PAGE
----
Helsinn then petitioned for review by the Supreme Court. The Supreme Court affirmed the Federal Circuit but did not rely on the public disclosure of the sale. Rather, the Supreme Court focused on the existence of the sale, and not whether the sale itself was publicized. The Supreme Court noted that “[a]lthough this Court has never addressed the precise question presented in this case, our precedents suggest that a sale or offer for sale need not make an invention available to the public.”
The Supreme Court quoted from what is often one of the first cases taught in a patent law class, Elizabeth v. Pavement Co., 97 U.S. 126. In that case, the Court stated over 140 years ago that “[i]t is not a public knowledge of his invention that precludes the inventor from obtaining a patent for it, but a public use or sale of it.” In Elizabeth Paving, the question was whether a public use was an invalidating event where the use was experimental. The Supreme Court held that so long as the use by the inventor was experimental, it could not invalidate a subsequently filed patent, even if the use was public. However, the Supreme Court noted in 1878 that “any attempt to use [the invention] for a profit” was a different matter. The Court noted that commercialization—even if secret—well before a patent filing would give the inventor an “undue advantage over the public by delaying to take out a patent, inasmuch as [the inventor] thereby preserves the monopoly to himself for a longer period than is allowed by the policy of the law.”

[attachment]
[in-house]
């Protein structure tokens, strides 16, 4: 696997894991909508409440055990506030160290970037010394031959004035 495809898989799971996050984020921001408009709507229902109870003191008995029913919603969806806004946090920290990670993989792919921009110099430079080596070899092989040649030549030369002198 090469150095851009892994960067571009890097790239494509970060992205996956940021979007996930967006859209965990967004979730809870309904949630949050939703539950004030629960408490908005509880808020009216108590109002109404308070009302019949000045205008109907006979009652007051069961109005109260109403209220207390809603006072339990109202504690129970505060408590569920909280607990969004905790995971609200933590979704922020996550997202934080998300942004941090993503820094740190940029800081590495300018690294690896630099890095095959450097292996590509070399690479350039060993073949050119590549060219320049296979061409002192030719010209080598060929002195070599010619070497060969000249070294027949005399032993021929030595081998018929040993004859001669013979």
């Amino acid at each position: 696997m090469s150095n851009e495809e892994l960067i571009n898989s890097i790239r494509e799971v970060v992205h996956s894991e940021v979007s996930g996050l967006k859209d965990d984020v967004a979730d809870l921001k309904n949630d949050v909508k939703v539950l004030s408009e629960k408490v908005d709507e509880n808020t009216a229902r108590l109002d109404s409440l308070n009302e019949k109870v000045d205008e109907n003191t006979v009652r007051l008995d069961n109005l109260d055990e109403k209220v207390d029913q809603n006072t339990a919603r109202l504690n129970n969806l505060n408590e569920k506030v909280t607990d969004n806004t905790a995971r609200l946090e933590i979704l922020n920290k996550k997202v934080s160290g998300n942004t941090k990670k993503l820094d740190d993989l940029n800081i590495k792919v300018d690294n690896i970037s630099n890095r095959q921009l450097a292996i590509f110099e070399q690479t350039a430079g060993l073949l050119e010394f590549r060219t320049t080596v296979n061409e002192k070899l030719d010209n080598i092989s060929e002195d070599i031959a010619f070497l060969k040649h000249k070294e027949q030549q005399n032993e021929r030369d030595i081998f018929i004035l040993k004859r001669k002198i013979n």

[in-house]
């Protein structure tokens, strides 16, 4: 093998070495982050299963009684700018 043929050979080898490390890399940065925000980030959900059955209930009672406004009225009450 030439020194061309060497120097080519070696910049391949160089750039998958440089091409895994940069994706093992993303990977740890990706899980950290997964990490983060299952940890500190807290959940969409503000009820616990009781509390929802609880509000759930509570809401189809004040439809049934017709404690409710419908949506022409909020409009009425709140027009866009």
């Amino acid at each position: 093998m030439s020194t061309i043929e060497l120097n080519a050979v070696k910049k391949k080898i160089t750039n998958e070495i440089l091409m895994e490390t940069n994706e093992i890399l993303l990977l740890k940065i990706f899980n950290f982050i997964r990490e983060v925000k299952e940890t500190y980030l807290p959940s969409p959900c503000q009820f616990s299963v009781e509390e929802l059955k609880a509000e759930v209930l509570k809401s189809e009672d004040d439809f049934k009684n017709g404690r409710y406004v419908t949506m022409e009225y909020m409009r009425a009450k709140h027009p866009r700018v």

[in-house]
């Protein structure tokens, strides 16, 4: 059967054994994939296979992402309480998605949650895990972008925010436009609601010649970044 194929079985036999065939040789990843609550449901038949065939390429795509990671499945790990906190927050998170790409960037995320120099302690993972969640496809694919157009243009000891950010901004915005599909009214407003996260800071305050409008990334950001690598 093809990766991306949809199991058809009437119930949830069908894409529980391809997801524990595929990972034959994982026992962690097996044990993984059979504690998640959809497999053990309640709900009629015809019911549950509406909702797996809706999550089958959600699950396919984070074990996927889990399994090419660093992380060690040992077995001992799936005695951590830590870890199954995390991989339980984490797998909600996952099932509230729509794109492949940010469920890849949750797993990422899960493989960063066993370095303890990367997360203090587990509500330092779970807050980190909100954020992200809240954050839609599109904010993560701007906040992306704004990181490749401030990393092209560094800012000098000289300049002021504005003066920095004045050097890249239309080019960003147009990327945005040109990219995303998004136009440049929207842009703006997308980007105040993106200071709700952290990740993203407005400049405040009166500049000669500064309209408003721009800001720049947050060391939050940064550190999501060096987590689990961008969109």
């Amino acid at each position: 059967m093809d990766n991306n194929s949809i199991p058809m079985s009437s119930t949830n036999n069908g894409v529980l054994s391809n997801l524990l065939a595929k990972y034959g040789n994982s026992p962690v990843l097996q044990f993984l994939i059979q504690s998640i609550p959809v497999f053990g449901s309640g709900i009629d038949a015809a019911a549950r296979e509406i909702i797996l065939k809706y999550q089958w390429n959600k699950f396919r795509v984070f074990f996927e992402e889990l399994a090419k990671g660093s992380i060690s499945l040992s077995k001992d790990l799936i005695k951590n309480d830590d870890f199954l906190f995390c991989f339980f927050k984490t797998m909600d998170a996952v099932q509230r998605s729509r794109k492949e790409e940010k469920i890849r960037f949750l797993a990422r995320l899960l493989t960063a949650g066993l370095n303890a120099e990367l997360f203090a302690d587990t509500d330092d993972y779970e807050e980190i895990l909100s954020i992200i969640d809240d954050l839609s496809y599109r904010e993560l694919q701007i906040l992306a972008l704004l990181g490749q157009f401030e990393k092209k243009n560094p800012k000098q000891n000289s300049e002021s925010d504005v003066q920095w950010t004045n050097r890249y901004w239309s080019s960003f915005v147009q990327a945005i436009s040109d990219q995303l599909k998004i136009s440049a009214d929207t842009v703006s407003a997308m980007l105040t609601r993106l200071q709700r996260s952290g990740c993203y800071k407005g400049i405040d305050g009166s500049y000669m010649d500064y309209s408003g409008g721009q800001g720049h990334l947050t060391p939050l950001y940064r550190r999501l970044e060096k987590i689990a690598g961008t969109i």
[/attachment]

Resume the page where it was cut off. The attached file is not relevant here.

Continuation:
For those seeking patent protection, the lesson of Helsinn Healthcare is to file early, and ideally, at the time an invention is first commercialized (or at least within one year of commercialization). Of course, not all commercial contracts constitute a “sale” of an invention, but whether a particular contract constitutes a sale is not always clear and the case law is still developing in this regard. The fuzziness of that boundary creates unnecessary risk and may lead to a costly, but avoidable, fight in litigation over the nature of the commercial contract. The risks and costs can be avoided by filing the patent application within the year regardless of whether the commercial contract constitutes a sale.
The risk-averse inventor should ideally file a patent application before making any disclosures to third parties, particularly where the disclosure is for the purpose of commercial gain. Although not every confidential disclosure will trigger an “on sale bar,” it is likely that any disclosure for commercial purposes more than one year before a patent filing will be scrutinized in litigation by the opposing side and will at a minimum cause a costly sideshow. Furthermore, and worse, it may lead a judge or jury to decide that the agreement, in fact, commercialized the invention and should thus be treated as a sale.
For those defending a patent suit, it is important to discover all facts that may suggest that the inventor commercialized the invention more than one year before filing for the patent, and in particular any agreements concerning the invention that may have been reached with third parties, whether or not those agreements were kept confidential and thus hidden from public view.
The opinions expressed are those of the authors on the date noted above and do not necessarily reflect the views of Fish & Richardson P.C., any other of its lawyers, its clients, or any of its or their respective affiliates. This post is for general information purposes only and is not intended to be and should not be taken as legal advice. No attorney-client relationship is formed.